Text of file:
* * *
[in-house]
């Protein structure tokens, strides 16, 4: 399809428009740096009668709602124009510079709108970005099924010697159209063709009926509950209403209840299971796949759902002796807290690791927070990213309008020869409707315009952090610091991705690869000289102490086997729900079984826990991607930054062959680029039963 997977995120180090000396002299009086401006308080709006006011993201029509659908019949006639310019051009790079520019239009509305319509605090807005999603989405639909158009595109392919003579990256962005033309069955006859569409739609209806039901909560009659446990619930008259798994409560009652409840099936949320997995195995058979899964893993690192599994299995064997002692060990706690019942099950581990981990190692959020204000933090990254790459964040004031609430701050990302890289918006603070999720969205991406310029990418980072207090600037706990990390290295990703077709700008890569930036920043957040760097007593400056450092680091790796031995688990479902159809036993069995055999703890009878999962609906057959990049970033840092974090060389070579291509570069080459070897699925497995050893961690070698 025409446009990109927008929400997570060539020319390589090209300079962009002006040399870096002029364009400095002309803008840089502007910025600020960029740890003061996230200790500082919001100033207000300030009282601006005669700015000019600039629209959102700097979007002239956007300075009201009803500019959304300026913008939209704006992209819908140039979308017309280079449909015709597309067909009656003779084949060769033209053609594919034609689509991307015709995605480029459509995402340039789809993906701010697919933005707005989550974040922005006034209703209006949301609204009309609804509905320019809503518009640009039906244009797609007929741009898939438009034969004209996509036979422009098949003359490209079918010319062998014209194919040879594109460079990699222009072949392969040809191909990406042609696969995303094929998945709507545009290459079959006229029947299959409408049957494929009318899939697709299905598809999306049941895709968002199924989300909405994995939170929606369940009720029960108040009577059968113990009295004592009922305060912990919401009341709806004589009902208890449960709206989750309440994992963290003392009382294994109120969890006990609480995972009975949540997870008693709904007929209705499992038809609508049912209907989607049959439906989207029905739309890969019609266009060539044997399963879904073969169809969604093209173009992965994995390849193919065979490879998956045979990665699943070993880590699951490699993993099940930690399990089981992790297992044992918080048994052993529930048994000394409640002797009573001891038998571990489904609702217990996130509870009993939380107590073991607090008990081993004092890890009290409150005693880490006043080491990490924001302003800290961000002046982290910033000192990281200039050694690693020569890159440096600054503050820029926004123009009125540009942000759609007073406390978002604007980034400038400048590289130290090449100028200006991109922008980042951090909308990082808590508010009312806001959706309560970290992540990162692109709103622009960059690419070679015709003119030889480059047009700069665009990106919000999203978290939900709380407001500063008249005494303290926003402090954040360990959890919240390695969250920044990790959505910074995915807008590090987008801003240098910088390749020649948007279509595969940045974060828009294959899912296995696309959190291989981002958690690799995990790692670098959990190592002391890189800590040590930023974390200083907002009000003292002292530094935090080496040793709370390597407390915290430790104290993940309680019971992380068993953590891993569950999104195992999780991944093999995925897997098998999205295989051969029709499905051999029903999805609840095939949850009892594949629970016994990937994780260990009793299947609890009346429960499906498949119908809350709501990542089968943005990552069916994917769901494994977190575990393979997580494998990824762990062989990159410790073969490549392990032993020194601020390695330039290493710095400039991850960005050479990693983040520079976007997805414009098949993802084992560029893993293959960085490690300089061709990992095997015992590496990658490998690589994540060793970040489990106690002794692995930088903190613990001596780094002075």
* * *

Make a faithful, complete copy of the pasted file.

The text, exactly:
[in-house]
């Protein structure tokens, strides 16, 4: 399809428009740096009668709602124009510079709108970005099924010697159209063709009926509950209403209840299971796949759902002796807290690791927070990213309008020869409707315009952090610091991705690869000289102490086997729900079984826990991607930054062959680029039963 997977995120180090000396002299009086401006308080709006006011993201029509659908019949006639310019051009790079520019239009509305319509605090807005999603989405639909158009595109392919003579990256962005033309069955006859569409739609209806039901909560009659446990619930008259798994409560009652409840099936949320997995195995058979899964893993690192599994299995064997002692060990706690019942099950581990981990190692959020204000933090990254790459964040004031609430701050990302890289918006603070999720969205991406310029990418980072207090600037706990990390290295990703077709700008890569930036920043957040760097007593400056450092680091790796031995688990479902159809036993069995055999703890009878999962609906057959990049970033840092974090060389070579291509570069080459070897699925497995050893961690070698 025409446009990109927008929400997570060539020319390589090209300079962009002006040399870096002029364009400095002309803008840089502007910025600020960029740890003061996230200790500082919001100033207000300030009282601006005669700015000019600039629209959102700097979007002239956007300075009201009803500019959304300026913008939209704006992209819908140039979308017309280079449909015709597309067909009656003779084949060769033209053609594919034609689509991307015709995605480029459509995402340039789809993906701010697919933005707005989550974040922005006034209703209006949301609204009309609804509905320019809503518009640009039906244009797609007929741009898939438009034969004209996509036979422009098949003359490209079918010319062998014209194919040879594109460079990699222009072949392969040809191909990406042609696969995303094929998945709507545009290459079959006229029947299959409408049957494929009318899939697709299905598809999306049941895709968002199924989300909405994995939170929606369940009720029960108040009577059968113990009295004592009922305060912990919401009341709806004589009902208890449960709206989750309440994992963290003392009382294994109120969890006990609480995972009975949540997870008693709904007929209705499992038809609508049912209907989607049959439906989207029905739309890969019609266009060539044997399963879904073969169809969604093209173009992965994995390849193919065979490879998956045979990665699943070993880590699951490699993993099940930690399990089981992790297992044992918080048994052993529930048994000394409640002797009573001891038998571990489904609702217990996130509870009993939380107590073991607090008990081993004092890890009290409150005693880490006043080491990490924001302003800290961000002046982290910033000192990281200039050694690693020569890159440096600054503050820029926004123009009125540009942000759609007073406390978002604007980034400038400048590289130290090449100028200006991109922008980042951090909308990082808590508010009312806001959706309560970290992540990162692109709103622009960059690419070679015709003119030889480059047009700069665009990106919000999203978290939900709380407001500063008249005494303290926003402090954040360990959890919240390695969250920044990790959505910074995915807008590090987008801003240098910088390749020649948007279509595969940045974060828009294959899912296995696309959190291989981002958690690799995990790692670098959990190592002391890189800590040590930023974390200083907002009000003292002292530094935090080496040793709370390597407390915290430790104290993940309680019971992380068993953590891993569950999104195992999780991944093999995925897997098998999205295989051969029709499905051999029903999805609840095939949850009892594949629970016994990937994780260990009793299947609890009346429960499906498949119908809350709501990542089968943005990552069916994917769901494994977190575990393979997580494998990824762990062989990159410790073969490549392990032993020194601020390695330039290493710095400039991850960005050479990693983040520079976007997805414009098949993802084992560029893993293959960085490690300089061709990992095997015992590496990658490998690589994540060793970040489990106690002794692995930088903190613990001596780094002075």